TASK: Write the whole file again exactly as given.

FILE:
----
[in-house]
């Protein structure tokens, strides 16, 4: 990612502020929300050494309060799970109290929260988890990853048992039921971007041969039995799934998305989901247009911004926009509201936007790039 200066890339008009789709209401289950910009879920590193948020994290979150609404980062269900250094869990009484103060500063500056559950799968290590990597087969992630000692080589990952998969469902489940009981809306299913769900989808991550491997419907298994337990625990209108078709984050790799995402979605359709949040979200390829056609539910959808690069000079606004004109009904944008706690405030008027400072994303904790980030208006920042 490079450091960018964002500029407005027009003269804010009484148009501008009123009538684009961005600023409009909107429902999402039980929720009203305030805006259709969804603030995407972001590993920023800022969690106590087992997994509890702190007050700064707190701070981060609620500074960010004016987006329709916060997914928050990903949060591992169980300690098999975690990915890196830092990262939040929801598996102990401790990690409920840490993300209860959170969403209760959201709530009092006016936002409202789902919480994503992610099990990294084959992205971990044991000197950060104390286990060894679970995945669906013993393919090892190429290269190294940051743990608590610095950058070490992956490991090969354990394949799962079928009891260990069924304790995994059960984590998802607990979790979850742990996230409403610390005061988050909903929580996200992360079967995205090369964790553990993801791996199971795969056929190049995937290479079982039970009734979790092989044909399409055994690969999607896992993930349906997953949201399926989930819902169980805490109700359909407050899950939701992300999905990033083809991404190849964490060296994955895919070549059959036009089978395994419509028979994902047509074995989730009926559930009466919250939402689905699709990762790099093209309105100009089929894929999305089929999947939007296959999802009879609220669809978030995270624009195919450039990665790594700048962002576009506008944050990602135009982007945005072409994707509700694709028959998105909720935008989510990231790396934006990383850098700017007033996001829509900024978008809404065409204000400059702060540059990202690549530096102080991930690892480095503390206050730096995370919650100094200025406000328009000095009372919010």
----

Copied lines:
[in-house]
């Protein structure tokens, strides 16, 4: 990612502020929300050494309060799970109290929260988890990853048992039921971007041969039995799934998305989901247009911004926009509201936007790039 200066890339008009789709209401289950910009879920590193948020994290979150609404980062269900250094869990009484103060500063500056559950799968290590990597087969992630000692080589990952998969469902489940009981809306299913769900989808991550491997419907298994337990625990209108078709984050790799995402979605359709949040979200390829056609539910959808690069000079606004004109009904944008706690405030008027400072994303904790980030208006920042 490079450091960018964002500029407005027009003269804010009484148009501008009123009538684009961005600023409009909107429902999402039980929720009203305030805006259709969804603030995407972001590993920023800022969690106590087992997994509890702190007050700064707190701070981060609620500074960010004016987006329709916060997914928050990903949060591992169980300690098999975690990915890196830092990262939040929801598996102990401790990690409920840490993300209860959170969403209760959201709530009092006016936002409202789902919480994503992610099990990294084959992205971990044991000197950060104390286990060894679970995945669906013993393919090892190429290269190294940051743990608590610095950058070490992956490991090969354990394949799962079928009891260990069924304790995994059960984590998802607990979790979850742990996230409403610390005061988050909903929580996200992360079967995205090369964790553990993801791996199971795969056929190049995937290479079982039970009734979790092989044909399409055994690969999607896992993930349906997953949201399926989930819902169980805490109700359909407050899950939701992300999905990033083809991404190849964490060296994955895919070549059959036009089978395994419509028979994902047509074995989730009926559930009466919250939402689905699709990762790099093209309105100009089929894929999305089929999947939007296959999802009879609220669809978030995270624009195919450039990665790594700048962002576009506008944050990602135009982007945005072409994707509700694709028959998105909720935008989510990231790396934006990383850098700017007033996001829509900024978008809404065409204000400059702060540059990202690549530096102080991930690892480095503390206050730096995370919650100094200025406000328009000095009372919010």